United States District Court, D. Colorado
UNITED FOOD AND COMMERCIAL WORKERS INTERNATIONAL UNION, LOCAL 7, Plaintiff,
KING SOOPERS, INC., Defendant.
ORDER DENYING DEFENDANT'S MOTION TO DISMISS, GRANTING MOTION TO ORDER ARBITRATION, AND ADMINISTRATIVELY CLOSING THE CASE
CHRISTINE M. ARGUELLO, District Judge.
This matter is before the Court on Defendant's Motion to Dismiss for lack of subject matter jurisdiction (Doc. # 15) and Plaintiff's Motion to Order Arbitration (Doc. # 16). Because this Court has jurisdiction over this matter pursuant to 29 U.S.C. § 185, Defendant's Motion is denied. However, because the parties' dispute in this case arises under the collective-bargaining agreement ("CBA"), which requires that this dispute regarding back pay be resolved by arbitration, the Court grants Plaintiff's motion. The Court further orders that this case is administratively closed.
Plaintiff is a labor union and Defendant is a grocery store chain. Both parties are signatories to a CBA that includes an arbitration clause. (Doc. # 1, ¶ 5.) On August 3, 2011, Carolyn Villegas-an employee of Defendant who was a member of Plaintiff labor union-was terminated for using profanity on the sales floor. (Doc. # 15, 2.) Plaintiff filed a grievance challenging Ms. Villegas' termination and arbitration was held on December 6, 2013. (Id. ) On March 21, 2014, the arbitrator awarded Ms. Villegas "back pay, including applicable vacation wages, less Company-related unemployment compensation payouts and interim wages she may have earned since August 3, 2011." (Id. ) The arbitrator retained jurisdiction until April 21, 2014. (Id. ) On July 14, 2014, Plaintiff requested that the arbitrator hold a remedy hearing concerning Ms. Villegas' back pay. (Id. at 3.) On July 15, 2014, the arbitrator responded that he no longer had jurisdiction and, therefore, could not convene a remedy hearing without concurrence from the parties. (Id. at 2.) On July 21, 2014, Defendant consented to a remedy hearing if Plaintiff fully disclosed Ms. Villegas' interim earnings and her good faith efforts at mitigation. (Id. at 3.) Plaintiff instead sought relief from the Court.
On July 31, 2014, Plaintiff filed the present Complaint requesting that this Court enter an order enforcing the arbitrator's award. (Doc. # 1.) On March 2, 2015, Defendant filed a Motion to Dismiss under Federal Rule of Civil Procedure 12(b)(1). (Doc. # 15.) On March 3, 2015, Plaintiff filed a Motion for Order to Arbitrate. (Doc. # 16.)
II. STANDARD OF REVIEW
Federal courts, as courts of limited jurisdiction, must have a statutory basis for their jurisdiction. See Morris v. City of Hobart, 39 F.3d 1105, 1111 (10th Cir. 1994) (citing Castaneda v. INS, 23 F.3d 1576, 1580 (10th Cir. 1994)). Pursuant to Federal Rule of Civil Procedure 12(b)(1), the court may dismiss a complaint for lack of subject matter jurisdiction. The determination of a court's jurisdiction over subject matter is a question of law. Madsen v. United States ex. U.S. Army, Corps of Engineers, 841 F.2d 1011, 1012 (10th Cir. 1987). "A court lacking jurisdiction cannot render judgment but must dismiss the cause at any stage of the proceedings in which it becomes apparent that jurisdiction is lacking." Basso v. Utah Power & Light Co., 495 F.2d 906, 909 (10th Cir. 1974) (citation omitted).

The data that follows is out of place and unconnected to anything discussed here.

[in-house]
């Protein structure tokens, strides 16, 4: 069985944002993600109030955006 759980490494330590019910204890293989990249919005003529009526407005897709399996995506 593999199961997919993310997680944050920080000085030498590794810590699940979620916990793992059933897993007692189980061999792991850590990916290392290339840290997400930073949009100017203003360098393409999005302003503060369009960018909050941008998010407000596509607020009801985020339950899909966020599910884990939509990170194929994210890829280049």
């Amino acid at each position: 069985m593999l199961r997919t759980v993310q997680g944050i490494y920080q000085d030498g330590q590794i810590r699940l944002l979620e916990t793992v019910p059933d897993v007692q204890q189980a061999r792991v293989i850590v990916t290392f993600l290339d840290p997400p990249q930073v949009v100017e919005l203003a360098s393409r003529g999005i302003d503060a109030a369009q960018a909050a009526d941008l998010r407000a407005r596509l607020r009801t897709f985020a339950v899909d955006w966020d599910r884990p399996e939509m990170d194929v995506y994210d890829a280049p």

Defendant argues that the Court lacks subject matter jurisdiction over Plaintiff's back pay because back pay disputes are subject to the grievance and arbitration procedures set forth in the parties' CBA. However, 29 U.S.C. § 185(c) states: "district courts shall be deemed to have jurisdiction of a labor organization  in the district in which such organization maintains its principal office." Plaintiff is a labor organization with its principal place of business in Colorado. (Doc. # 1.) Therefore, this Court has jurisdiction over this matter.
In this case, it is undisputed that the parties are bound by the CBA. Article 43 of the CBA states: "Should any dispute or complaint arise over the interpretation or application of this Agreement, " and "[i]f the grievance cannot be satisfactorily resolved... either party may... request arbitration and the other party shall be obligated to proceed with arbitration in the manner hereinafter provided." (Doc. # 1-1, §§ 113, 116.) In this matter, an unresolved dispute remains-the amount of back pay- that arises out of the CBA. Because the CBA requires that disputes arising under the CBA be arbitrated, it would be improper for the Court to resolve the back pay dispute. See United Food & Commercial Workers, Local Union No. 7R v. Safeway Stores, Inc., 889 F.2d 940, 949 (10th Cir. 1989); United Food & Commercial Workers Int'l Union, Local No. 7 v. Safeway, Inc., No. 13-CV-1854-WJM-KLM, 2014 WL 901759, at *1 (D. Colo. Mar. 7, 2014); United Food & Commercial Workers Int'l Union, Local No. 7 v. King Soopers, Inc., No. 08-cv-00683-LTB, 2008 WL 5044355, at *1 (D. Colo. Nov. 20, 2008).
Although Defendant argues that dismissal is appropriate in this instance, "the proper course of action when a party seeks to invoke an arbitration clause is to stay the proceedings rather than to dismiss outright." United Food & Commercial Workers Int'I Union, Local No. 7, 2008 WL 5044355, at *2 (quoting Halim v. Great Gatsby's Auction Gallery, Inc., 516 F.3d 557, 561 (7th Cir. 2008)); see also Meyer v. Dans un Jardin, S.A., 816 F.2d 533, 538-39 (10th Cir. 1987) ("The Federal Arbitration Act does not oust the district court's jurisdiction over claims subject to arbitration.").
Accordingly, the Court ORDERS that Defendant's Motion to Dismiss (Doc. # 15) is DENIED. It is
FURTHER ORDERED that Plaintiff's Motion to Order Arbitration (Doc. # 16) is GRANTED, and the parties are hereby ORDERED to promptly arbitrate the dispute between the parties about ...